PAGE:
As more states legalize cannabis, Samuel Adetunji wants to make sure patients get connected to the best cannabis physicians possible, so he created a platform that does just that.
Adetunji is the co-founder and co-CEO of Veriheal, a platform that connects prospective patients who are seeking a better quality of life through cannabis with state-certified medical marijuana doctors online to provide customized medical recommendations.
Adetunji and his business partner, Joshua Green, delivered cannabis paraphernalia to customers when they noticed a more significant gap in the market.
“My business partner and I did some research and tried getting cannabis cards ourselves and found out how hard it was to get access to dispensaries,” Adetunji told AfroTech. “It was even hard to find out if doctors worked in the industry or wrote recommendations for patients. We figured our business idea could be scaled throughout the nation.”
Founded in 2017, Adetunji said he “launched the company out of finding opportunity,” especially within the Black community. Veriheal’s web-based platform allows users to search for cannabis physicians by state, who then set appointments with patients to give cannabis recommendations and issue medical marijuana cards. The platform also connects users with nearby dispensaries and provides cannabis education and wellness practices.
Adetunji has been an entrepreneur for quite some time now, first getting his start by cutting lawns, shoveling snow, and helping his neighbors with small tasks as a young teen. He grew a love for entrepreneurship and its ability to help him learn from and lean on others, which has helped him to also grow Veriheal. The company’s team has 150 employees, with a lot of them working from overseas, Adetunji shared. The team mainly consists of doctors and customer service representatives.
“Growing our team was actually pretty easy,” Adentunji revealed. “We found people internally, got recommendations from others, and we still make sure that the employees we are hiring understand the vision. When you get people who believe in what you’re trying to do, it makes it easier.”
Veriheal has a built-in telemedicine platform that allows patients and users to speak to cannabis physicians virtually. The company’s platform is accessible in any state that has a medical marijuana program.
“We take care of the whole process for patients from start to finish,” Adetunji said. “I like to say it’s the uber of medical cannabis cards because we make everything easy for patients.”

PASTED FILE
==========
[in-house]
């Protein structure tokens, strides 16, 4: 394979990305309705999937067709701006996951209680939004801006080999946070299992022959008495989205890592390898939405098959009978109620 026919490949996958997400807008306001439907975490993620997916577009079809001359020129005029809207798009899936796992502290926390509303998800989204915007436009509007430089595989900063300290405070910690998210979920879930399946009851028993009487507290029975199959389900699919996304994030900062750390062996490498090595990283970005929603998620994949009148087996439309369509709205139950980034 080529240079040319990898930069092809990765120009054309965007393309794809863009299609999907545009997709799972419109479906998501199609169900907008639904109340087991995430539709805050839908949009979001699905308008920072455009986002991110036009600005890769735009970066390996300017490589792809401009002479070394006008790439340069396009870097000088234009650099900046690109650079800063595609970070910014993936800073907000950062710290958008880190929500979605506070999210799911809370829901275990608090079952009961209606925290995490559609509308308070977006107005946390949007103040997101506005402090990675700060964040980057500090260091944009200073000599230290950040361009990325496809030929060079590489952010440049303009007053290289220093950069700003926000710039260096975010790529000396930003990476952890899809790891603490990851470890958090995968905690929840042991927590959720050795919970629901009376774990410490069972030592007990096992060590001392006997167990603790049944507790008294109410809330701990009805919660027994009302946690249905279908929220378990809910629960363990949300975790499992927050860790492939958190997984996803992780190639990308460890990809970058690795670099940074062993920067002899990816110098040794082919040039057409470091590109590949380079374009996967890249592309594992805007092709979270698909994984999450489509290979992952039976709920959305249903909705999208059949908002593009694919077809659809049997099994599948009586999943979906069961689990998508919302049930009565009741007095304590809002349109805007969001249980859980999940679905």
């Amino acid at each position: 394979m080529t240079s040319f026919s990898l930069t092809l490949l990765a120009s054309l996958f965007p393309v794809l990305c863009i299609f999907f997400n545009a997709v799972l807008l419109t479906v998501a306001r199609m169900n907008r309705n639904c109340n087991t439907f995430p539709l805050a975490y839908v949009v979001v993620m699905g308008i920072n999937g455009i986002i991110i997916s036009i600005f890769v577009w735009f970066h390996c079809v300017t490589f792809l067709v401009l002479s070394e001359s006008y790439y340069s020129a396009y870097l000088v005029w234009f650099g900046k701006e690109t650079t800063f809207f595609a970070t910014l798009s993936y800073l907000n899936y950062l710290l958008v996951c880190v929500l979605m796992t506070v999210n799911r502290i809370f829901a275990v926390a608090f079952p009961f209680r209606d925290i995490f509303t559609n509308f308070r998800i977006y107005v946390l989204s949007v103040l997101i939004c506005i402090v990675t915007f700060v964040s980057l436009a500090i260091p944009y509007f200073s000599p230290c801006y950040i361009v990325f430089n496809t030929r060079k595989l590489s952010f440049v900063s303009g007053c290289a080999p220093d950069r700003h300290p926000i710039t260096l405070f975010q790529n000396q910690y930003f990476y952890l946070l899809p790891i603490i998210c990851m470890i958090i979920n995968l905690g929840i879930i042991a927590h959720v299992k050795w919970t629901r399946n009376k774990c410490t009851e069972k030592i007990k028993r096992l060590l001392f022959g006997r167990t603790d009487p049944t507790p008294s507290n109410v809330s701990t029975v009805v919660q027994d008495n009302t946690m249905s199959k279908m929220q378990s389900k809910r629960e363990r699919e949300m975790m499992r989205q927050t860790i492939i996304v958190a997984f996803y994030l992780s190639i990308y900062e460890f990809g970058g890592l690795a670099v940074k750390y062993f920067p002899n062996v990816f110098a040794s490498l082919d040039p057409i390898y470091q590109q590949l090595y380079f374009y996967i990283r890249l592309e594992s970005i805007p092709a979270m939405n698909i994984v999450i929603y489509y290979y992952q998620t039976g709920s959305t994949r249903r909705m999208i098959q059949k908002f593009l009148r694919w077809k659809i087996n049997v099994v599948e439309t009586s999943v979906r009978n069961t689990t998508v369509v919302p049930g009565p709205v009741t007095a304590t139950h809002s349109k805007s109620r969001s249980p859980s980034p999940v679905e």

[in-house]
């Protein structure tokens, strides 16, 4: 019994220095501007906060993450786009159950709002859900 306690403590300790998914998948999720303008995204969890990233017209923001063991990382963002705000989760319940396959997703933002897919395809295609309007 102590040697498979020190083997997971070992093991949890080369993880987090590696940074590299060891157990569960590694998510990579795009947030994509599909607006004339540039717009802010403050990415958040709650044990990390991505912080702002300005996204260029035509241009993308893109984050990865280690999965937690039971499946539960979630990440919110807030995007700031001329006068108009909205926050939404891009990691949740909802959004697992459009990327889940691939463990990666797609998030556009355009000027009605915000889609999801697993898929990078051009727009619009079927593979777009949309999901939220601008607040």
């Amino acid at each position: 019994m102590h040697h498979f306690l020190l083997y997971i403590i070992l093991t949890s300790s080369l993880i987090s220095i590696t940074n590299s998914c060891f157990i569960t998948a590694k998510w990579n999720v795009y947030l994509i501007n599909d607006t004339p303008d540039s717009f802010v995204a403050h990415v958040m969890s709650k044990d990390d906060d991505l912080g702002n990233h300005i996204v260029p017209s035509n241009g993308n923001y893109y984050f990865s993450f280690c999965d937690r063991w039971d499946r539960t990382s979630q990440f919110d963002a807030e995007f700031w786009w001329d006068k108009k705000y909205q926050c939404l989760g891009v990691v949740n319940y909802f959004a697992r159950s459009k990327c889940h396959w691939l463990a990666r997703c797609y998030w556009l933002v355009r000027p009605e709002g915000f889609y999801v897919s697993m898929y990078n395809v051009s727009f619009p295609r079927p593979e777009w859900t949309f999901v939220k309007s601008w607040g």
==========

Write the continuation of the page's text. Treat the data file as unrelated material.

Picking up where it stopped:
As a minority founder, Adetunji said his challenges are the same as any other minority founder working in the cannabis industry. He said it’s been hard getting banking, financial support, and securing investors. Veriheal is bootstrapped, and the company’s founders have decided to keep it that way for apparent reasons.
“In the beginning, people didn’t really believe in what we were doing. Investors don’t understand that a lot of minorities have been locked up because of this industry,” Adetunji said. “My business partner and I sold our houses, worked other jobs for the first two years, and invested every single dollar into this. The fruits of our labor are paying off.”
Persistence and believing in what Veriheal has become is what keeps Adetunji motivated past the challenges. Even without venture capital, the company has seen a 1000% increase in revenue since its inception five years ago. Adetunji said Veriheal brings in over seven figures a month. This has been surprising to him as a Black founder working in an industry that oppresses the Black community in some areas.
In 2021, Adetunji is focusing on taking Veriheal overseas to hit international markets. The company also wants to partner with big cannabis companies to create products for patients and break into new markets.
One of the most rewarding moments of growing Veriheal for Adetunji is being able to give back. The company awards scholarships to individuals looking to break into the cannabis industry.
“Talking to these students and them being like ‘hey, we never thought that there would be a day where a cannabis company was paying for my schooling,’” Adetunji said. “That has been really joyful.”